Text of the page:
Health and safety and corporate manslaughter—2015 in review

Sun, 03 Jan 2016

Corporate Crime analysis: Alex Stein, barrister at No5 Chambers specialising in criminal and regulatory law, looks at the most significant developments in 2015 in the area of health and safety and corporate manslaughter. 

Legal developments and practical impact 

What legal developments have had the biggest impact on your practice in 2015? 

The most obvious development in 2015 has been the publication of the Sentencing Guidelines for Corporate Manslaughter, Health and Safety and Food Safety and Hygiene Offences on 3 November. Although not officially in force until 1 February 2016 the message is quite clear--defendants can expect significantly larger fines in corporate manslaughter/health and safety prosecutions going forward. 

Along similar lines, section 85 of the Legal Aid, Sentencing and Punishment of Offenders Act 2012 was enacted in March 2015. This removes any limit on the level of fines that can be imposed by the magistrates' courts for offences committed after 12 March 2015. 

The extension of the civil sanctions available to the Environment Agency (EA) under the Regulatory Enforcement and Sanctions Act 2008 to cover environmental permitting offences in England and Wales from 6 April 2015 have greatly increased the scope of non-criminal interventions available for EA cases. 

How have these affected your ongoing cases and working life? How have you dealt with these on a practical level? 

There has been considerable pressure from defendants to have guilty pleas and sentences listed and concluded before the publication of the new sentencing guidelines. In one case, the sentencing of a defendant company was listed on 28 October, just days before the new sentencing guidelines were published. This resulted in the defendant company avoiding being sentenced by a judge who, although not bound by, would inevitably have been influenced by the new guidelines. The fine imposed was about a third of the level one would have expected under the new regime. 

In a similar fashion, there is now considerable pressure to have cases finalised before 1 February 2016 if at all possible. In my experience defendants are avoiding any delays at all costs--even to the extent of avoiding any trials of issue because the potential gain on sentence is outweighed by the uplift in fine after 1 February 2016. This puts the prosecution in a very strong position in negotiations over any basis of plea. 

I am also currently advising a defendant in relation to an ongoing corporate manslaughter investigation and it has been possible to offer some sort of certainty in relation to the potential fines in the event of a successful prosecution.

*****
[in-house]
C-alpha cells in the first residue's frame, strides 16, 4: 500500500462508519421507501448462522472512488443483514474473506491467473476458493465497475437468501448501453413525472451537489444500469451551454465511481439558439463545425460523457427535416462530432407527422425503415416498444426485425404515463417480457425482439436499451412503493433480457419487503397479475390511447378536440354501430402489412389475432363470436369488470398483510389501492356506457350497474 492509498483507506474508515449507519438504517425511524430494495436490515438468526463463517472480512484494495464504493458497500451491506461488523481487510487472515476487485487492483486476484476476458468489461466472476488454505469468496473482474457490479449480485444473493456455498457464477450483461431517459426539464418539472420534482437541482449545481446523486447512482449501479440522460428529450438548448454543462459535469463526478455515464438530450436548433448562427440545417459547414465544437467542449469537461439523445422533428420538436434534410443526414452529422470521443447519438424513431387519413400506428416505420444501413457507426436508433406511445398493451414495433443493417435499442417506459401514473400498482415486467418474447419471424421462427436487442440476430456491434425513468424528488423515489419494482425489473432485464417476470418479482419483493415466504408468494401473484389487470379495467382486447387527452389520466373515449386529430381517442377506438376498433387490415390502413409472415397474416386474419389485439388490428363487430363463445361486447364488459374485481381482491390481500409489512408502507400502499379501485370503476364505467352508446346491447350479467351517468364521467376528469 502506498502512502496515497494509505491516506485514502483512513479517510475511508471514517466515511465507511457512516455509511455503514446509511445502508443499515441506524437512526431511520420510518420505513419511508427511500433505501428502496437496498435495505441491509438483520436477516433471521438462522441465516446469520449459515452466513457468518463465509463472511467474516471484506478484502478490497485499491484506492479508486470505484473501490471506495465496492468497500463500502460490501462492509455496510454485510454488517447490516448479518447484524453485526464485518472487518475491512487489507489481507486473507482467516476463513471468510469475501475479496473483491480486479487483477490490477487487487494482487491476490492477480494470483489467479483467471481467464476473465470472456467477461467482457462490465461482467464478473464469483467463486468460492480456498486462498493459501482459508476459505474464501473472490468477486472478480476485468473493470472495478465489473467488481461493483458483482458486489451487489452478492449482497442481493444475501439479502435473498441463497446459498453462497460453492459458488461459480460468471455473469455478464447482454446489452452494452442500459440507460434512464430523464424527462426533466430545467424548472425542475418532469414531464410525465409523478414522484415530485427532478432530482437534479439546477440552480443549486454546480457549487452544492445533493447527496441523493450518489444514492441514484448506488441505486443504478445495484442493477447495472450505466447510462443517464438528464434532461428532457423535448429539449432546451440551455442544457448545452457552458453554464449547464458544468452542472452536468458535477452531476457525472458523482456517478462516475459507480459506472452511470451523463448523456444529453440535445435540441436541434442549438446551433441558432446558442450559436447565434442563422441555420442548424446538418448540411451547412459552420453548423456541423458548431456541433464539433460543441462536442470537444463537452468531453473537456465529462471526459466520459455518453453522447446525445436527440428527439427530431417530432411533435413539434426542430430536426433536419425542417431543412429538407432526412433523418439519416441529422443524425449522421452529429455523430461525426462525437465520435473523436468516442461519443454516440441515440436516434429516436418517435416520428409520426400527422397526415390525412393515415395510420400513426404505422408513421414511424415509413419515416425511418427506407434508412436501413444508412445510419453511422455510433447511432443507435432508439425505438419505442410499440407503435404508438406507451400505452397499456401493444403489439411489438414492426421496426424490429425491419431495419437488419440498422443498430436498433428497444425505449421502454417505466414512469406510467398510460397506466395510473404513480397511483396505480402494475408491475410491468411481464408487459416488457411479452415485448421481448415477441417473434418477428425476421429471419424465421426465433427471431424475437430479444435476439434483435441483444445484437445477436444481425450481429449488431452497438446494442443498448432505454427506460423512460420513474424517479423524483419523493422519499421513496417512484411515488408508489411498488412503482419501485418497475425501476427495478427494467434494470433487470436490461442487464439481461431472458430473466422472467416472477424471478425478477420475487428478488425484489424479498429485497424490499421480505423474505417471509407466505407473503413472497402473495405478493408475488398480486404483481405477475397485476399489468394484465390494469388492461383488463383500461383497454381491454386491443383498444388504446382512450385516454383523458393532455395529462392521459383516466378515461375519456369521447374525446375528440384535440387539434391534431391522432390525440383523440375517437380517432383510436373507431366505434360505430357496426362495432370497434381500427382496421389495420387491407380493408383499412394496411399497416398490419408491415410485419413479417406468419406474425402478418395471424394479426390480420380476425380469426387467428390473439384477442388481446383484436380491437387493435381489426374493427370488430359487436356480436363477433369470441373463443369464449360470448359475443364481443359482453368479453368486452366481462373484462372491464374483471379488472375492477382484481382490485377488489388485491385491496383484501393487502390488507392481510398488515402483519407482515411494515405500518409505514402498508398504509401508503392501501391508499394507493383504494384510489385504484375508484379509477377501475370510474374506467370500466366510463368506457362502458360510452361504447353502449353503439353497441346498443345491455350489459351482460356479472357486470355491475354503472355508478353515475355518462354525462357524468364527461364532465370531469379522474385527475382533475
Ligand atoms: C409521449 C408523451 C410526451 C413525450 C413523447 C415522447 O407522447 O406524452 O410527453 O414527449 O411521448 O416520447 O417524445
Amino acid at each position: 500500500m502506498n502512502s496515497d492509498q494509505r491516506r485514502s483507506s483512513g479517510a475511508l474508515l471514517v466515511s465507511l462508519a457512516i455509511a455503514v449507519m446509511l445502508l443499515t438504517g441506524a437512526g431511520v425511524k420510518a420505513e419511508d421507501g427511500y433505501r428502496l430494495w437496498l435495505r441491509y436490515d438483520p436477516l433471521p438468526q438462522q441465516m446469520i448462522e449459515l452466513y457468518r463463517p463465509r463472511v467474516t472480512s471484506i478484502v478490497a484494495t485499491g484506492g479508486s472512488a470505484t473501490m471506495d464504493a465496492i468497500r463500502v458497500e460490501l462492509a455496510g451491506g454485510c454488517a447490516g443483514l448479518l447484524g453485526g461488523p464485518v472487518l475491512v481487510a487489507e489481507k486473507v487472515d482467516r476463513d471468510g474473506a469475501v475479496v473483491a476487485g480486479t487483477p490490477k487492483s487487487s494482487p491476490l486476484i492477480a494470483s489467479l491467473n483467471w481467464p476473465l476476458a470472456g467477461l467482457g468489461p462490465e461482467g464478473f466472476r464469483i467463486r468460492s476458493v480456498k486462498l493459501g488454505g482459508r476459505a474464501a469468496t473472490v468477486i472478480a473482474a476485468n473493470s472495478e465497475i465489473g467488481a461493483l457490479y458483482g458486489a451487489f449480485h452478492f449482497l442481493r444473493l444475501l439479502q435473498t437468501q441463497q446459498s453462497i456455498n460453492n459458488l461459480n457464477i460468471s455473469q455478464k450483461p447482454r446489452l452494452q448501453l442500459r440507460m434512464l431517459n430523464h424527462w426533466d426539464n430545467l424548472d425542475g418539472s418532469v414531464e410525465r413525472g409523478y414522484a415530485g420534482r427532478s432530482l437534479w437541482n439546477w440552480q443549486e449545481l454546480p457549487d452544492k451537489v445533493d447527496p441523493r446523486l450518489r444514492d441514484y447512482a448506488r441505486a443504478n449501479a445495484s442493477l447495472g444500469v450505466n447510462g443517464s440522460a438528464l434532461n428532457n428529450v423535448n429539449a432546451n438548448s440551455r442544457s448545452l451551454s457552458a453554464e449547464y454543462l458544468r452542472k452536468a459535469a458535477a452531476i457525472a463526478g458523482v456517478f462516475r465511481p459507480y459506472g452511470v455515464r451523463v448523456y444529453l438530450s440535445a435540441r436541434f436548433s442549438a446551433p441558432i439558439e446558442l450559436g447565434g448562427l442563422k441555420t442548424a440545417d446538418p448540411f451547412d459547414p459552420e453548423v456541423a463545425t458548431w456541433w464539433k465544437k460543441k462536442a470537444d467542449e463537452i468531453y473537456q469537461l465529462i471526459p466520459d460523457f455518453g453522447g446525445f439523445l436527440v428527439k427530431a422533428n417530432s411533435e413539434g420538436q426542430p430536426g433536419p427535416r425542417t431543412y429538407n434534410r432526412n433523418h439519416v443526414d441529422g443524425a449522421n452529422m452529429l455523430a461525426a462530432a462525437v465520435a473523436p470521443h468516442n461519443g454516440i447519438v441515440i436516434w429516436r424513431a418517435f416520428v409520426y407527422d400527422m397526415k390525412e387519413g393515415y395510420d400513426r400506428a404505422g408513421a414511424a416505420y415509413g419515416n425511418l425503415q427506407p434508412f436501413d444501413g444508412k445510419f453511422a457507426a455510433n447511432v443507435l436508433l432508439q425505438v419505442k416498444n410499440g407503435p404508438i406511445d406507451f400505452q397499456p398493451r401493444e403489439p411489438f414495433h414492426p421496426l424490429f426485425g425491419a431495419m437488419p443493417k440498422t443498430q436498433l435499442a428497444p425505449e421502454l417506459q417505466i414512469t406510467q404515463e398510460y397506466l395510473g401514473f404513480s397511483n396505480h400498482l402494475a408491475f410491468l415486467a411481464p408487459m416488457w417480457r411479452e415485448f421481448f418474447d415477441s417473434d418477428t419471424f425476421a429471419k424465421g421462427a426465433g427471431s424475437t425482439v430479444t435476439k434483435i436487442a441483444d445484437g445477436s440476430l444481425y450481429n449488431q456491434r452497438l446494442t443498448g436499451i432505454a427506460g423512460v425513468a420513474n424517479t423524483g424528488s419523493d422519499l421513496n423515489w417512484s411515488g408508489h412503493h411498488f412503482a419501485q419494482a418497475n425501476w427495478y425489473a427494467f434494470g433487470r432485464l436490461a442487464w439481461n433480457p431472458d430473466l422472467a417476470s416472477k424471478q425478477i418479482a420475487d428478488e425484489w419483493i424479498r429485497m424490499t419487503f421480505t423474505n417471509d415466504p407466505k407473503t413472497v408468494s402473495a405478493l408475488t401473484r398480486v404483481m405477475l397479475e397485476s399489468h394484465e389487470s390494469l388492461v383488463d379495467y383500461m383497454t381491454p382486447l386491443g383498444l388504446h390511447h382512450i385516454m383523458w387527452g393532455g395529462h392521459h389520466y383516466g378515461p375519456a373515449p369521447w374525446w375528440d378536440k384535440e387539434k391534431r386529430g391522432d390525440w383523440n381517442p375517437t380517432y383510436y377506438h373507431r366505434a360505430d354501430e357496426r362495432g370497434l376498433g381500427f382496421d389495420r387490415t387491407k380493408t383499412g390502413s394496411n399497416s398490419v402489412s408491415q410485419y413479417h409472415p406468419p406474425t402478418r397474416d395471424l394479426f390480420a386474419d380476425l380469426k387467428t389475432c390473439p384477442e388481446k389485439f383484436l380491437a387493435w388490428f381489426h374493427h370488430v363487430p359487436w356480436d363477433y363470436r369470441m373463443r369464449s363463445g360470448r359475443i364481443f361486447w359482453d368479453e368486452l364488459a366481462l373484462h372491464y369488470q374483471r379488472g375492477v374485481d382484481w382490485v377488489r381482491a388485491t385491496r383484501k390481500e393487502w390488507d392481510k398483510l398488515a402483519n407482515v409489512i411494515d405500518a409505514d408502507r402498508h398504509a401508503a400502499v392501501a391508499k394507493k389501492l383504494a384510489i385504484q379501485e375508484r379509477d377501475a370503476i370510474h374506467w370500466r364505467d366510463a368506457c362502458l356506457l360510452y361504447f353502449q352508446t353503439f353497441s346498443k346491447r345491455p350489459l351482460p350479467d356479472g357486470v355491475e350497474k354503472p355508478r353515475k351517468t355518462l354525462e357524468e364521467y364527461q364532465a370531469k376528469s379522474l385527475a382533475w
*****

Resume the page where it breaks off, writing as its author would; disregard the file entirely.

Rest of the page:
Have all of the expected developments of 2015 come to pass? 

Perhaps unsurprisingly there has been quite a healthy uptake of civil sanctions by companies facing a potential Environment Agency prosecution. In addition, although they have been slow in getting going (the provisions came into force in February 2014), the first Deferred Prosecution Agreement (DPA) has recently been approved against Standard Bank and I understand the Serious Fraud Office are in the process of negotiating a second. This is of interest to me because they bear a number of similarities to the civil powers available under the Regulatory Enforcement and Sanctions Act 2008 (RESA 2008). If the RESA 2008 civil sanctions and DPAs are successful, no doubt the government will extend their remit into other areas including health and safety offences. 

Clients and business developments 

How has your business developed in 2015? Has this been a good year for work in your area? 

Although still instructed in the Hillsborough Inquests on behalf of the Fire Service, I have been able to step away from the day-to-day attendance at the hearings as the inquests have moved onto the medical evidence. I have therefore been able to return to more health and safety and environmental work in the criminal courts. This has been successful and 2015 has been a very good year for me. I have been particularly pleased to be instructed by a number of large corporates in relation to health and safety and environmental work as well as continuing to prosecute on behalf of the HSE. 

How has the profile of your clients developed? Can you identify any trends in your clients or types of cases? 

There has been an increase in the number of corporate defendants requiring advice and representation. These defendants often have the benefit of legal expenses insurance and No5 Chambers has an established reputation with the larger national insurers. As I have also mentioned above there has been a stampede to get these cases finalised before the new sentencing guidelines come into force. 

Interviewed by Kate Beaumont. This article was first published on Lexis®PSL Corporate Crime analysis on 18 December  2015. Click for a free trial of Lexis®PSL.

Alex Stein is part of the No5 Chambers Crime Group, click here to view Alex Stein's profile.

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